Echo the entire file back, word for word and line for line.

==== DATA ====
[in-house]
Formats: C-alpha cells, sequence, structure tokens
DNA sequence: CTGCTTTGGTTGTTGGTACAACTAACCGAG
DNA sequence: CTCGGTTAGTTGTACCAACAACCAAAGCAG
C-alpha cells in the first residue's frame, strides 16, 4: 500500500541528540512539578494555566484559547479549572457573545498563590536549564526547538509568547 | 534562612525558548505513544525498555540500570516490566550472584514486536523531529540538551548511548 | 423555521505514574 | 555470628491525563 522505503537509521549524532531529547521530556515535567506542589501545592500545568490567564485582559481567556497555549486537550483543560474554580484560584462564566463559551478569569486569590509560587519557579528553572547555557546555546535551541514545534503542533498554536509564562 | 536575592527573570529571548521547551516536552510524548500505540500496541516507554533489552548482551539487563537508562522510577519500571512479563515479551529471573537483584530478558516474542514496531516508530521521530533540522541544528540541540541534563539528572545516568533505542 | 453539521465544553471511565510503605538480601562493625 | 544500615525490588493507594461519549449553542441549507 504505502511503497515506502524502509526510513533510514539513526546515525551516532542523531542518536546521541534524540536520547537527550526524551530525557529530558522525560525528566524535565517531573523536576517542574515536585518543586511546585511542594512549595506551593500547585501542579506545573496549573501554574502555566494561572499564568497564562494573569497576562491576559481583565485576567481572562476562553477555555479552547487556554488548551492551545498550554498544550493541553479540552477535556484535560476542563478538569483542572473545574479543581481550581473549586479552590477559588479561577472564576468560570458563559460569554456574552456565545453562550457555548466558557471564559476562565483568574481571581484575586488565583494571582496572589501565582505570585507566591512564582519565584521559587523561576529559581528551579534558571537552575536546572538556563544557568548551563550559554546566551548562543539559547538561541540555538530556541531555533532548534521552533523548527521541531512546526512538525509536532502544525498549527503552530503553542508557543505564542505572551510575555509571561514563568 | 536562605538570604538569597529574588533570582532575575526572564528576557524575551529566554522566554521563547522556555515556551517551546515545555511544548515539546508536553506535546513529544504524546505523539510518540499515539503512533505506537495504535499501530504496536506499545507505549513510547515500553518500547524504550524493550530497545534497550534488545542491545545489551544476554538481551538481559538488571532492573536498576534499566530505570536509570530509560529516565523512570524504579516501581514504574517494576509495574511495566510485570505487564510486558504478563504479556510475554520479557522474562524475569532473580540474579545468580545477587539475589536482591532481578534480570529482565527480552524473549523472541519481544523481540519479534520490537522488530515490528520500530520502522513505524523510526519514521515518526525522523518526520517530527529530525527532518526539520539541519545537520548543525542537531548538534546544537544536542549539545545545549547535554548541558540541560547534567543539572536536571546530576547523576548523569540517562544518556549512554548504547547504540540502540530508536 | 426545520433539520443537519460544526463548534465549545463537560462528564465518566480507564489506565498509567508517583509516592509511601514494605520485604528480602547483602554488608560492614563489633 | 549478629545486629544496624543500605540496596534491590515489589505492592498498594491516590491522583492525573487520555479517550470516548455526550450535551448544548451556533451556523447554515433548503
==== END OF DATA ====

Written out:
[in-house]
Formats: C-alpha cells, sequence, structure tokens
DNA sequence: CTGCTTTGGTTGTTGGTACAACTAACCGAG
DNA sequence: CTCGGTTAGTTGTACCAACAACCAAAGCAG
C-alpha cells in the first residue's frame, strides 16, 4: 500500500541528540512539578494555566484559547479549572457573545498563590536549564526547538509568547 | 534562612525558548505513544525498555540500570516490566550472584514486536523531529540538551548511548 | 423555521505514574 | 555470628491525563 522505503537509521549524532531529547521530556515535567506542589501545592500545568490567564485582559481567556497555549486537550483543560474554580484560584462564566463559551478569569486569590509560587519557579528553572547555557546555546535551541514545534503542533498554536509564562 | 536575592527573570529571548521547551516536552510524548500505540500496541516507554533489552548482551539487563537508562522510577519500571512479563515479551529471573537483584530478558516474542514496531516508530521521530533540522541544528540541540541534563539528572545516568533505542 | 453539521465544553471511565510503605538480601562493625 | 544500615525490588493507594461519549449553542441549507 504505502511503497515506502524502509526510513533510514539513526546515525551516532542523531542518536546521541534524540536520547537527550526524551530525557529530558522525560525528566524535565517531573523536576517542574515536585518543586511546585511542594512549595506551593500547585501542579506545573496549573501554574502555566494561572499564568497564562494573569497576562491576559481583565485576567481572562476562553477555555479552547487556554488548551492551545498550554498544550493541553479540552477535556484535560476542563478538569483542572473545574479543581481550581473549586479552590477559588479561577472564576468560570458563559460569554456574552456565545453562550457555548466558557471564559476562565483568574481571581484575586488565583494571582496572589501565582505570585507566591512564582519565584521559587523561576529559581528551579534558571537552575536546572538556563544557568548551563550559554546566551548562543539559547538561541540555538530556541531555533532548534521552533523548527521541531512546526512538525509536532502544525498549527503552530503553542508557543505564542505572551510575555509571561514563568 | 536562605538570604538569597529574588533570582532575575526572564528576557524575551529566554522566554521563547522556555515556551517551546515545555511544548515539546508536553506535546513529544504524546505523539510518540499515539503512533505506537495504535499501530504496536506499545507505549513510547515500553518500547524504550524493550530497545534497550534488545542491545545489551544476554538481551538481559538488571532492573536498576534499566530505570536509570530509560529516565523512570524504579516501581514504574517494576509495574511495566510485570505487564510486558504478563504479556510475554520479557522474562524475569532473580540474579545468580545477587539475589536482591532481578534480570529482565527480552524473549523472541519481544523481540519479534520490537522488530515490528520500530520502522513505524523510526519514521515518526525522523518526520517530527529530525527532518526539520539541519545537520548543525542537531548538534546544537544536542549539545545545549547535554548541558540541560547534567543539572536536571546530576547523576548523569540517562544518556549512554548504547547504540540502540530508536 | 426545520433539520443537519460544526463548534465549545463537560462528564465518566480507564489506565498509567508517583509516592509511601514494605520485604528480602547483602554488608560492614563489633 | 549478629545486629544496624543500605540496596534491590515489589505492592498498594491516590491522583492525573487520555479517550470516548455526550450535551448544548451556533451556523447554515433548503